Friday, 17 August 2012

'lyric urgency' vs. 'stratified histories of place' (Skoulding)

George Ttoouli on Keats vs. Critchley / mystery vs. expression

A new web project by Sophie Mayer kicks off in September, which you'll have to wait for. More details when it launches, but I was skimming through the draft interviews and was struck by a number of poets who claimed to have started writing because of reading Keats – myself included. This got me thinking about inspiration and background. For many it's the poets we encounter in school, often the familiar, white, male curriculum names like Keats and Wordsworth, which decide if we'll chime or not with the wider world of poetry. And of that familiar library, Keats stands out when you're young and impressionable.

Something Zoe Skoulding says in her editorial to the latest Poetry Wales: “Perhaps there are certain kinds of poems that are more easily written in youth, if lyric urgency is considered the ultimate value of the poem. However, age offers something else... a nuanced identification with the stratified histories of place.” Keats has that lyric urgency in abundance, a young poet who speaks to young poetry readers. He chimes, he captures youthful activity, even while his technical skill remains immature at times (though highly advanced for his age, but noticeable more in poems peripheral to his canonised odes and narratives) and his leaping at emotion is often uncomplicated by experience, still fixated on the passions and disillusionments of coming of age.

This led me briefly into wondering about the problems inherent in poets who aren't culturally rooted in British Romanticism, but are curricularised by a British Council-driven literary mould. My recent tastes stem from immersion in more experimental writing, kickstarted by university library shelves, which were stocked by the staunch, brilliant, alternatively-bespectacled perspective of Peter Larkin. (Names like Geoffrey Hill, John James, JH Prynne; Frances Horovitz, Marianne Moore and Lyn Hejinian, which I read randomly, with no sense of connections, movements, history. The gaps in my grasp of aesthetic grouping, in literary inheritance, are still vast.)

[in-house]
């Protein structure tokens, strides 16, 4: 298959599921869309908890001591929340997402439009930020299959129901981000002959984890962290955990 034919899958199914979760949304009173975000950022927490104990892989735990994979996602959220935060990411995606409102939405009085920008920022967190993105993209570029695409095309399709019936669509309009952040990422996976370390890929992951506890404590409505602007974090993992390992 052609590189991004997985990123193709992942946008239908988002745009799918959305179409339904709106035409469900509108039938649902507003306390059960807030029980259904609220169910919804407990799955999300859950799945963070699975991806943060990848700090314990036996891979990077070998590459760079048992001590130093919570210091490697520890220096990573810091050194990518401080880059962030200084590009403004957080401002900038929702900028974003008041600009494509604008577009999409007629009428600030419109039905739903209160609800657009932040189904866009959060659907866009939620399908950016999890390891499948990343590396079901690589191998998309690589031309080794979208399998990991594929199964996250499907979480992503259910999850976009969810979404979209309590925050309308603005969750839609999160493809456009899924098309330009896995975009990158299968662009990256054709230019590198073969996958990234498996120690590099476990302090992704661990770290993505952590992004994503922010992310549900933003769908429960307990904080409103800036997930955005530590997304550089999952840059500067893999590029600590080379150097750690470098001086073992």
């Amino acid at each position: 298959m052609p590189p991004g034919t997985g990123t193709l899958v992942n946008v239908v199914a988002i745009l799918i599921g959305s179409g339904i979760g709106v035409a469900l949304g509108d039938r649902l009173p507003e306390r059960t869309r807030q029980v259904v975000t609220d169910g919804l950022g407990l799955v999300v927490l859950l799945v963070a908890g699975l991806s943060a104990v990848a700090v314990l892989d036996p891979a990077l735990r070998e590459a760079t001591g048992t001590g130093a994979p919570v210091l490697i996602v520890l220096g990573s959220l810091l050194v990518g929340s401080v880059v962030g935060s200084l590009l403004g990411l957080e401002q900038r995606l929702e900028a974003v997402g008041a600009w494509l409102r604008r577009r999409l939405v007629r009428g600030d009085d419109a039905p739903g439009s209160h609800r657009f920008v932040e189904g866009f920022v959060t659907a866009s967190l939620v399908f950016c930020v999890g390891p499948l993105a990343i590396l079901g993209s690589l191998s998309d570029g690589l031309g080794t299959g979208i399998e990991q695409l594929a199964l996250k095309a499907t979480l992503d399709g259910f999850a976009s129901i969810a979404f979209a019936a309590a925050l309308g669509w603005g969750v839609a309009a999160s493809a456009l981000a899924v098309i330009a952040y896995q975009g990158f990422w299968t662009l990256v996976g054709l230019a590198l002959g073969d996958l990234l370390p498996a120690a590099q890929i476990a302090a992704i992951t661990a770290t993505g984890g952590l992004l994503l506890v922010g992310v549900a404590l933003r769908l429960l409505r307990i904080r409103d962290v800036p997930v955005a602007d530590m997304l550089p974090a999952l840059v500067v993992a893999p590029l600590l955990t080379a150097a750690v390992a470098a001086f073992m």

A sidenote emerges from this. The curriculum didn't teach me about poetry that is self-conscious about its processes, its intentions, that states within it an aesthetic manifesto. Take Olson's declaration of 'SPACE' in Call Me Ishmael, or (another recent joy to read) Emily Critchley's broadside on his masculine opening of the field (in the Spring 2012 issue of Poetry Wales), 'Some Curious Thing II': “& the extent to which SPACE is constructed in gendered terms is an interesting question / it is always an interesting question to write back the projection of body or SPACE or / urban creatures, who look suddenly cute snuffling round in the trash”. Critchley's subject is, in part, social organisation and social thought, but primarily you get a sense of the theory of space, of poetics, of a particular brand of feminism. The poem doesn't just enact space in its extravagantly long lines, its almost-prose, but discusses that formal tradition of projectivism and gender in theoretical terms. In other words, it 'nuances' itself with a sense of historical positioning, to return to Skoulding's phrase again, with an exposition of source. It joins the river and doesn't pretend it was born a fully formed Sealife Centre. (I've also started watching dolphin documentary The Cove, which is astonishing, upsetting, and points to the political problems in hiding one's roots/sources.)